(Image Source: The New York Times)

 

BY BREANA JONES

ANCHOR CHRISTINA HARTMAN


It’s just the latest twist in what has been a rollercoaster of events in the Trayvon Martin case. Reports say Judge Jessica Recksiedler will step down Wednesday. CBS News has why.

“Judge Jessica Recksiedler might have to step aside from George Zimmerman’s murder case. Her husband works in the same law firm as a CNN legal analyst.”

That legal analyst, Mark NeJame, has been very vocal about the case. On Monday, Zimmerman’s defense team requested the judge step down. The Orlando Sentinel reported Tuesday she would make her decision by Friday. CNN spoke with NeJame about the recusal. He acknowledged...

“‘...it’s an appearance of a conflict, an appearance of an impropriety’ for Recksiedler to preside over the case. But he said he thought she did nothing improper by waiting for a request from attorneys instead of offering to recuse herself first.”

A legal analyst for truTV says, the recusal could affect the future of the case.  

“We don’t know what’s going on behind the scenes right now. But another judge would have to be in place to hear the bail hearing, the motion for bail that the defense has also filed on Friday, so it all sort of has to fall in place.”

Another fact of note -- Zimmerman originally asked NeJame to be his defense lawyer, not once but twice. The New York Times reports the first request came on March 13 and then again, after the bizarre press conference by Zimmerman’s former lawyers.

“Mr. NeJame got a call a day later from a close family friend of the Zimmermans. He gave the friend a list of the five lawyers; they chose Mr. O’Mara.”

The Orlando Sentinel also says Recksiedler’s replacement will likely be chosen from a pool of three Florida judges. Meanwhile, the media wants the state to release records sealed last week at the request of Zimmerman’s lawyer. WTVJ in Miami has details.

“Those records are normally public under Florida law. The motion by the news organizations says Zimmerman's case doesn't meet the standards that are typically used to create an exemption to those laws.”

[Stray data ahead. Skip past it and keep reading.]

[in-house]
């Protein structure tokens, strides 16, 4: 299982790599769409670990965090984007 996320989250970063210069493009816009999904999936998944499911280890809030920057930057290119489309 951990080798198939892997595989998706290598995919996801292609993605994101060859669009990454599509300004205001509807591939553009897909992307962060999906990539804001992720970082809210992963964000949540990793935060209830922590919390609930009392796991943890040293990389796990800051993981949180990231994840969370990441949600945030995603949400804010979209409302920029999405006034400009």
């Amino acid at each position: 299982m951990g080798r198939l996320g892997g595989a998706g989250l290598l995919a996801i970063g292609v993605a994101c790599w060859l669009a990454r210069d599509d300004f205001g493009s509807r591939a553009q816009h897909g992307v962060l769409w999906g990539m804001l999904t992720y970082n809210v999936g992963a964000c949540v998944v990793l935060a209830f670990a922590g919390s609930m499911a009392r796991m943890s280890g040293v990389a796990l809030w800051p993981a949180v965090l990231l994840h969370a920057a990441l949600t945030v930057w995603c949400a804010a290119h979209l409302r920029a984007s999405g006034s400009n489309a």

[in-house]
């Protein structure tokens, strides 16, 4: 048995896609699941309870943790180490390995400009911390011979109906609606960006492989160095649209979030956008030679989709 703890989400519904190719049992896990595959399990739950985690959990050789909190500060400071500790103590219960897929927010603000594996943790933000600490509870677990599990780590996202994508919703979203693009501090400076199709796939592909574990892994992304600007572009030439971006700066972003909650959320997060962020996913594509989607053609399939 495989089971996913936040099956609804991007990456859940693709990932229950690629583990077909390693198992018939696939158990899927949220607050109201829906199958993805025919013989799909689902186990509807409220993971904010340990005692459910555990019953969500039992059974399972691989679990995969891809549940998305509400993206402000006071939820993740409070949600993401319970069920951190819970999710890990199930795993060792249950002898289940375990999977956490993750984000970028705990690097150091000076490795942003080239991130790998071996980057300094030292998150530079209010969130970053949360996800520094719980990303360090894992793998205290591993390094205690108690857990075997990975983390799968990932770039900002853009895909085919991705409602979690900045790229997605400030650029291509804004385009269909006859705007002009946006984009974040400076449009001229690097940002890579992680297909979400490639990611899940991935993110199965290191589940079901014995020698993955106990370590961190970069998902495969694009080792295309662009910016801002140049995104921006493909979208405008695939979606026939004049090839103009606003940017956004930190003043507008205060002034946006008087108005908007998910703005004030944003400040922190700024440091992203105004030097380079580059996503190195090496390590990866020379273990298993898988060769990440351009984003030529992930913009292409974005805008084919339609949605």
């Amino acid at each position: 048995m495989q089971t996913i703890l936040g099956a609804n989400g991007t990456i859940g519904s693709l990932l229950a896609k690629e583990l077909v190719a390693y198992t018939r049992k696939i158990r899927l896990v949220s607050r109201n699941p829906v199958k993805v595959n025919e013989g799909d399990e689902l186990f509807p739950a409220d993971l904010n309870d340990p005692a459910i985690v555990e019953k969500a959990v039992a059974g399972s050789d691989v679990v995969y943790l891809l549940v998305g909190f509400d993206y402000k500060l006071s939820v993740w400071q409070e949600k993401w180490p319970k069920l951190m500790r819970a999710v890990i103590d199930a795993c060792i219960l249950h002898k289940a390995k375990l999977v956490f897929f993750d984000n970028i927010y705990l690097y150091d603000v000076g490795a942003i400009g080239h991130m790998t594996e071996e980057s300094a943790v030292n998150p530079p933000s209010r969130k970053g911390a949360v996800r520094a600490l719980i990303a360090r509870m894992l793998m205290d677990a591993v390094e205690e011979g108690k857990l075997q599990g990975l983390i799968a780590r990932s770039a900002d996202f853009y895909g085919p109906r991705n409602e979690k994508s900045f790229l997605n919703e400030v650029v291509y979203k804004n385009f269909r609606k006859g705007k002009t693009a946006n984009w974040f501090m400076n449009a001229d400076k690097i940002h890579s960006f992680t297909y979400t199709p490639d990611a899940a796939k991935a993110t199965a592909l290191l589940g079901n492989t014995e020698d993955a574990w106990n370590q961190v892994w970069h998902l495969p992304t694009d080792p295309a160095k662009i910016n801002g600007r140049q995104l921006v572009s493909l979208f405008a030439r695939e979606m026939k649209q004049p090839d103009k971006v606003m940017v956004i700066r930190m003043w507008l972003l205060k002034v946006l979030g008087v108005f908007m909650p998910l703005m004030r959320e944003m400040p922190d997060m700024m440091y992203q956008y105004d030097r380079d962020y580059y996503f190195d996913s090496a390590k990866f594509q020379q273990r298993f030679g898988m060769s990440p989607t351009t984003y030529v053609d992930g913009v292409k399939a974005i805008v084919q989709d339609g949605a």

Zimmerman Trial Judge Replaced

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Apr 18, 2012

Zimmerman Trial Judge Replaced

(Image Source: The New York Times)

 

BY BREANA JONES

ANCHOR CHRISTINA HARTMAN


It’s just the latest twist in what has been a rollercoaster of events in the Trayvon Martin case. Reports say Judge Jessica Recksiedler will step down Wednesday. CBS News has why.

“Judge Jessica Recksiedler might have to step aside from George Zimmerman’s murder case. Her husband works in the same law firm as a CNN legal analyst.”

That legal analyst, Mark NeJame, has been very vocal about the case. On Monday, Zimmerman’s defense team requested the judge step down. The Orlando Sentinel reported Tuesday she would make her decision by Friday. CNN spoke with NeJame about the recusal. He acknowledged...

“‘...it’s an appearance of a conflict, an appearance of an impropriety’ for Recksiedler to preside over the case. But he said he thought she did nothing improper by waiting for a request from attorneys instead of offering to recuse herself first.”

A legal analyst for truTV says, the recusal could affect the future of the case.  

“We don’t know what’s going on behind the scenes right now. But another judge would have to be in place to hear the bail hearing, the motion for bail that the defense has also filed on Friday, so it all sort of has to fall in place.”

Another fact of note -- Zimmerman originally asked NeJame to be his defense lawyer, not once but twice. The New York Times reports the first request came on March 13 and then again, after the bizarre press conference by Zimmerman’s former lawyers.

“Mr. NeJame got a call a day later from a close family friend of the Zimmermans. He gave the friend a list of the five lawyers; they chose Mr. O’Mara.”

The Orlando Sentinel also says Recksiedler’s replacement will likely be chosen from a pool of three Florida judges. Meanwhile, the media wants the state to release records sealed last week at the request of Zimmerman’s lawyer. WTVJ in Miami has details.

“Those records are normally public under Florida law. The motion by the news organizations says Zimmerman's case doesn't meet the standards that are typically used to create an exemption to those laws.”

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